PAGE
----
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3D printers rally to make PPE, simulation examines social distancing

Professional and hobbyist 3D printers join the race to make PPE, simulation reveals social distancing's effectiveness

Professional and hobbyist 3D printers join the race to make PPE, simulation reveals social distancing's effectiveness

3D printers rally to produce PPE, simulation examines social distancing (images courtesy of Dassault Systemes, Ansys, Stratasys)

3D printers rally to make PPE

As supply chains come to a grinding halt, and hospitals are facing shortage of personal protective equipment (PPE), 3D printer owners, from professional service providers to individual hobbyists, rally to fill the void.

3D printer maker Stratasys launched a campaign to organize its partners to produce face shields. Face shields protect doctors and nurses from droplets when treating patients with COVID-19. They usually include two parts: the frame to mount it on the head, and the clear plastic sheet.

If you have the right STL file, you can print the frames, then mount a store-bought or laser-cut plastic sheet to create a homemade face shield.

The Columbus, Ohio-based CAMS (Columbus Advanced Manufacturing Systems) is also making face shields and donating them to healthcare workers.

Techie and YouTuber Joel Telling was asked by a friend, who is an emergency room nurse, to make some face shields because her hospital is running low on them. Joel uses an open-source-design printer from Prusa Research and another from Raise3D. He can churn out about 15 visor frames a day, and he has donated a few hundred to local hospitals so far.

Other 3D printer makers, like 3D Systems, and industry groups like America Makes also have similar projects in place. If you have a printer and want to help, check out the links below.

COVID-19 Response Pages

3D Systems:

Carbon 3D:



Syracuse University:

MIT E-Vent:



Service providers begin taking PPE order

Tech firms capable of producing PPE are now accepting direct orders from hospitals. This includes Fictiv, an on-demand manufacturing service provider, and Carbon, a 3D printer developer.

3D printer maker Carbon is partnering with Adidas to print face shield frames, using its digital light synthesis technology. The company uses the same material used in the 4D-printed footwear cocreated by Carbon and Adidas. Carbon is now producing 18,000 PPE face shields per week, according to the company.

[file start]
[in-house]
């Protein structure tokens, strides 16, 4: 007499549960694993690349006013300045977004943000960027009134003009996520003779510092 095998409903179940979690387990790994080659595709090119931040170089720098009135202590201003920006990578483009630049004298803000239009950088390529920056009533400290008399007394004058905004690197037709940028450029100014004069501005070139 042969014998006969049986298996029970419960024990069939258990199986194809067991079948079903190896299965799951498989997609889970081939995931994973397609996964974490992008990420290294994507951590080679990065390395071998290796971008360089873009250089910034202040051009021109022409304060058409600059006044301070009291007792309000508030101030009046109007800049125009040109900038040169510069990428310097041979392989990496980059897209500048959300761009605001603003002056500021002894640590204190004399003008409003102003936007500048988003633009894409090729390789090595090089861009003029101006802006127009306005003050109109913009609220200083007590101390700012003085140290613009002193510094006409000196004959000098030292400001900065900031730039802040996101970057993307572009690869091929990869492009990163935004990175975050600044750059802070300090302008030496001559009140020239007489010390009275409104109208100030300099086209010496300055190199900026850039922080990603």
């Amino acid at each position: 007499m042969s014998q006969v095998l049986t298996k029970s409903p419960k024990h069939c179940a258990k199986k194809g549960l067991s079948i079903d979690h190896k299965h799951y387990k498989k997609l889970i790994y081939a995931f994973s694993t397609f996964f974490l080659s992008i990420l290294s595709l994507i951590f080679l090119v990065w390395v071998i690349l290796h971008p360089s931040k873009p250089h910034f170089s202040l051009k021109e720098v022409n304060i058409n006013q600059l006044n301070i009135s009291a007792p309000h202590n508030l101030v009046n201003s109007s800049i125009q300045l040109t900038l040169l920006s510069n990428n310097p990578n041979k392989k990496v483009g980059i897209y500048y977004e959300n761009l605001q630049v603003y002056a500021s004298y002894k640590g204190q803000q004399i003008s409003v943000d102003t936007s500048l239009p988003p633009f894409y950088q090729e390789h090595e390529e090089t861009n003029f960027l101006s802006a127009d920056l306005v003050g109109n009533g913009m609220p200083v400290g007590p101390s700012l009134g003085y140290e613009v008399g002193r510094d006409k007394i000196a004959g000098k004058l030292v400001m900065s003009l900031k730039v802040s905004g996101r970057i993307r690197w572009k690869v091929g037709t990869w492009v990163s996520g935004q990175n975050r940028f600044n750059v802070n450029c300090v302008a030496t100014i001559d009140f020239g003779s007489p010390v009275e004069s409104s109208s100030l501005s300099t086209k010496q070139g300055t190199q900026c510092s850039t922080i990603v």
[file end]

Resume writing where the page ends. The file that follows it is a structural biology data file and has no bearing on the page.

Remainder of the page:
Carbon plans to make the printable 3D file open-source so anybody with a compatible printer can print it.

Carbon is also producing testing swabs to increase the volume of tests possible to identify people with Coronavirus. The company says it can scale up to a million swabs per week.

Simulating social distancing

Some simulation software vendors have been using their technology to better understand what happens when you sneeze, or if you fail to maintain the recommended social distancing protocols.

Dassault Systemes published a sneeze simulation, done with SIMULIA PowerFLOW.  The simulations are based on 1st principle physics and the animation demonstrates how sneezing transports droplets from one individual to another; and how the shield provides a certain level of protection during the event.

ANSYS has also created a number of video clips, showing how a face mask with proper nose clip prevents harmful droplets or particles from coming in contact with the user.

In another clip, the simulation compares side-by-side jogging to following behind another jogger. The research is done by Professor Bert Blocken and Fabio Malizia at TUe (Eindhoven University of Technology) & KU Leuven University. Previously they use similar methods to analyze the effects of different riding positions in a peloton.

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Kenneth Wong

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